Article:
One of my abiding memories of my Grandad, who passed away before my seventh birthday, was the sweet fuzzy aroma of tobacco that accompanied him. He was an habitual pipe smoker, always fiddling around with his baccy which he bought in containers which were rather like a small tin lunchbox. For years after these were bequeathed to my primary school and children kept their crayons in them. They still carried the rich mellow odours of ready-rubbed. It was a nice way to remind me of him and few of the tins are still knocking around the house to this day. Of course I never gave a thought to the fact that his injuries on one of the first days of the Somme and other First World War experiences coloured his life. Just another grumpy old man with a funny smell.
Frederick George Hayter, born in 1890 was a tobacconist and his name is on two local war memorials, St Mary’s Church in Summerstown and St Barnabas in Southfields. Here, he is accompanied by a brother, William Augustus Hayter who was killed two years before him. Fred was in the 6th Battalion of the Royal Berkshire Regiment known as ‘The Biscuit Boys’. William was in the 3rd Royal Fusiliers. They lived very much on the fringe of the Summerstown orbit, at No15, then 13a Penwith Road, the high-kerbed artery connecting Garratt Lane with Southfields. Later they moved to a five-roomed house at 111 Strathville Road, running parallel to this. Many of the houses on this road have intricately moulded arched doorways with an oakleaf motif and appear to come in a variety of pleasant pastel shades. Oddly truncated by Acuba Road, it has a calm soothing presence, always a pleasure to pass through on the way to Wandsworth via King George’s Park. It would seem from electoral rolls that the younger brothers Frank and Albert lived at No111 Strathville Road until 1959 and there was also family living at Alston Road into the seventies.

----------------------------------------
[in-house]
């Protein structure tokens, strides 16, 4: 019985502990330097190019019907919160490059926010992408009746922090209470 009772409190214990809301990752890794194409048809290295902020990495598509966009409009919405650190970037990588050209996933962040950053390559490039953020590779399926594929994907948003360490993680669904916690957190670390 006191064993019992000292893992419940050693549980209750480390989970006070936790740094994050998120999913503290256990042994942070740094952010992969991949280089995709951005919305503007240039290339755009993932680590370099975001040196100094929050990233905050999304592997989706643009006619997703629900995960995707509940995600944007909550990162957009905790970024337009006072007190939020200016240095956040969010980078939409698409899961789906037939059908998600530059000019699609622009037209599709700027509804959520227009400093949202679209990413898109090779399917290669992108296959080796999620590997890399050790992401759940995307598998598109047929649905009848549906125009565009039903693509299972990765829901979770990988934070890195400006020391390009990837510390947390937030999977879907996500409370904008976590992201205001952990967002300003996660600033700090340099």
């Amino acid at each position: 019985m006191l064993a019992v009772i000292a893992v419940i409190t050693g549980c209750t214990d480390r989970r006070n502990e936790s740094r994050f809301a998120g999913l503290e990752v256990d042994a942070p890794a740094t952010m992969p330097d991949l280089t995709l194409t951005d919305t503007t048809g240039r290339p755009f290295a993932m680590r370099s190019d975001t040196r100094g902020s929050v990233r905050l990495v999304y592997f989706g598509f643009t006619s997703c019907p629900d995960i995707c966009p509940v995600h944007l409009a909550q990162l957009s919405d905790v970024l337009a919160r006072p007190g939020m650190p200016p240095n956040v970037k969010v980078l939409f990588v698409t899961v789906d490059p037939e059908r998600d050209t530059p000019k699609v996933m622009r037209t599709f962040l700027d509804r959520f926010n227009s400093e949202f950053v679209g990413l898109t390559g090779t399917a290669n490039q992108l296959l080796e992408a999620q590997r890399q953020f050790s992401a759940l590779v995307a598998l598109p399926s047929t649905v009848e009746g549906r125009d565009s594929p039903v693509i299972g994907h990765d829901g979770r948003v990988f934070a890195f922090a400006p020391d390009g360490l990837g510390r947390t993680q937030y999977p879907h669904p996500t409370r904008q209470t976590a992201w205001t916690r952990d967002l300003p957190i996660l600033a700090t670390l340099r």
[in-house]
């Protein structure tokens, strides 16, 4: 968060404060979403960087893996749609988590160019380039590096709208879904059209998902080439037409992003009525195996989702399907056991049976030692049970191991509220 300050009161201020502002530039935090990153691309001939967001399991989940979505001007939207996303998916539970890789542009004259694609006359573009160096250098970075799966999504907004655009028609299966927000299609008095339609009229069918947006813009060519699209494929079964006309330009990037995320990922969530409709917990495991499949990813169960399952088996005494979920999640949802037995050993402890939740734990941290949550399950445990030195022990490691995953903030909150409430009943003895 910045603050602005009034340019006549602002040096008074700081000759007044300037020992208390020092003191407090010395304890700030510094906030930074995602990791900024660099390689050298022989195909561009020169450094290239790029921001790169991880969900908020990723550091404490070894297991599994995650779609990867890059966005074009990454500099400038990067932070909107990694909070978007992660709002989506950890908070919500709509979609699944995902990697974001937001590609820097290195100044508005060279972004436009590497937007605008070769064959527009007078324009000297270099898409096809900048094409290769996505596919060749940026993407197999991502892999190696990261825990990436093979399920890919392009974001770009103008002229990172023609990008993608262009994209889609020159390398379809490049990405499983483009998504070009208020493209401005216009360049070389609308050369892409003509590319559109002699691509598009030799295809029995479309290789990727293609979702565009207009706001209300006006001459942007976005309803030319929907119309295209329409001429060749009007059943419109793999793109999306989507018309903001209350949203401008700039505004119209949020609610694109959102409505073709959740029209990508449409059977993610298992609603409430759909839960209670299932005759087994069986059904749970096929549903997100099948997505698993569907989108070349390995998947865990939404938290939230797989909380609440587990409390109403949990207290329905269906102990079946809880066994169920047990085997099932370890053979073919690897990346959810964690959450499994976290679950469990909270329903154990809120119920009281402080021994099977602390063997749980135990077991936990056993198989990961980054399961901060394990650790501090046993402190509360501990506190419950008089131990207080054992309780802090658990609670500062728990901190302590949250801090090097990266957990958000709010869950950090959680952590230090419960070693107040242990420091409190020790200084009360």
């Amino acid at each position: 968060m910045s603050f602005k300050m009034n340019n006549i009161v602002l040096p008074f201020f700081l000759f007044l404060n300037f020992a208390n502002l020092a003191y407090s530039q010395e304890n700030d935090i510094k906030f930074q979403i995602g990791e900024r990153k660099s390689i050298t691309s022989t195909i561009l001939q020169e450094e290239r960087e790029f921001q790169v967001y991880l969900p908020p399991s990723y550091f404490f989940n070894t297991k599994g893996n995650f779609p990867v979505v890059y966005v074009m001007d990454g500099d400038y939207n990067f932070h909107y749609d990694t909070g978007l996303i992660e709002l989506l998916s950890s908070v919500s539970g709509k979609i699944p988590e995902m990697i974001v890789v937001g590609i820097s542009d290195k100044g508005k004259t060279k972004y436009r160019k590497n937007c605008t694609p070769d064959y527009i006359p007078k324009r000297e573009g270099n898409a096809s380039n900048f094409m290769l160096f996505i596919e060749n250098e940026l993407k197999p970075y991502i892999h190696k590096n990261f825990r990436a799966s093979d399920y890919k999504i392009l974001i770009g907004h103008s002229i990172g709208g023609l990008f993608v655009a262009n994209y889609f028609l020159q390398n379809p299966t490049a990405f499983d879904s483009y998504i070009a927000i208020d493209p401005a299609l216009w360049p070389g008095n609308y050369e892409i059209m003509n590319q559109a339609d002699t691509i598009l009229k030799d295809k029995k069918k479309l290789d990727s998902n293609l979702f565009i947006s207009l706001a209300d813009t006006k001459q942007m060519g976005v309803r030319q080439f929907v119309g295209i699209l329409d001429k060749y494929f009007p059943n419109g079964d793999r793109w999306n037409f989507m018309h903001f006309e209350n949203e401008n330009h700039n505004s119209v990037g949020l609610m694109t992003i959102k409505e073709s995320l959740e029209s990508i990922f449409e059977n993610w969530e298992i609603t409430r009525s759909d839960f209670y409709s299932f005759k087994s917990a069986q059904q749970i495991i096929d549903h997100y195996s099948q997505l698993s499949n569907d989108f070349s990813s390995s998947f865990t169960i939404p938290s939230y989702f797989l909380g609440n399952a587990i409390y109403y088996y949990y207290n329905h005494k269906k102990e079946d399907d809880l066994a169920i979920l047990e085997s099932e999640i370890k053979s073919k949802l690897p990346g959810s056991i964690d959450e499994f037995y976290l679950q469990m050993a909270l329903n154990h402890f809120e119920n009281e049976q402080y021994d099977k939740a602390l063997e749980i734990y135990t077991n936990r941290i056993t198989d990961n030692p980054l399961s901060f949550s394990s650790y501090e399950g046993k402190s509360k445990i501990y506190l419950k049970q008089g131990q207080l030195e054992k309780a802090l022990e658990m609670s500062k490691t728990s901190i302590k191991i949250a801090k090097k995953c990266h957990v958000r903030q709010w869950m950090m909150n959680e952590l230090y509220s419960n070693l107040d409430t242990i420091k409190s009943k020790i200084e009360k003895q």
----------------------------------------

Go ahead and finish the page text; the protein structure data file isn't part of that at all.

The Hayter family at No111 in 1911 consisted of George, his wife Annie and their five children, four boys and a girl. George had worked his way up from being a packer in 1891, to a tobacco trader, then a clerk in a tobacconists. The family originally lived in Maysoule Street Battersea and had they still been there sixty years later, it would have afforded them an excellent view of Sid Sporle’s tower block going up on the Winstanley estate. They weren’t so far from Benfield Street, famed for its noxious ‘stink-pipe’ sewer vents. A switch to the more genteel pastel-tinted Southfields would have been a major step forward for the family. By 1911, Fred and William were the two eldest, aged 21 and 20 respectively. Fred was also a tobacconist and William worked as a barman. The Pig and Whistle or The Sailor Prince at the ends of Penwith Road may well have been where he pulled pints. Another son Frank was a waiter and Albert was still at school as was his sister Edith. Fred’s presence on the St Mary’s memorial is undoubtedly due to his marriage there on 31st January 1915 to Ethel May Gooude. As with Eldred Henden, this may have been a union hastened by the prospect of conscription looming on the horizon. The Gooude’s were well-rooted in the area living at 41 Burmester Road and before that at 22 Maskell Road. Ethel’s father’s profession was stated as ‘Manager Manchester Warehouse’ which makes me wonder if he was connected with the nearby Anglo American Laundry.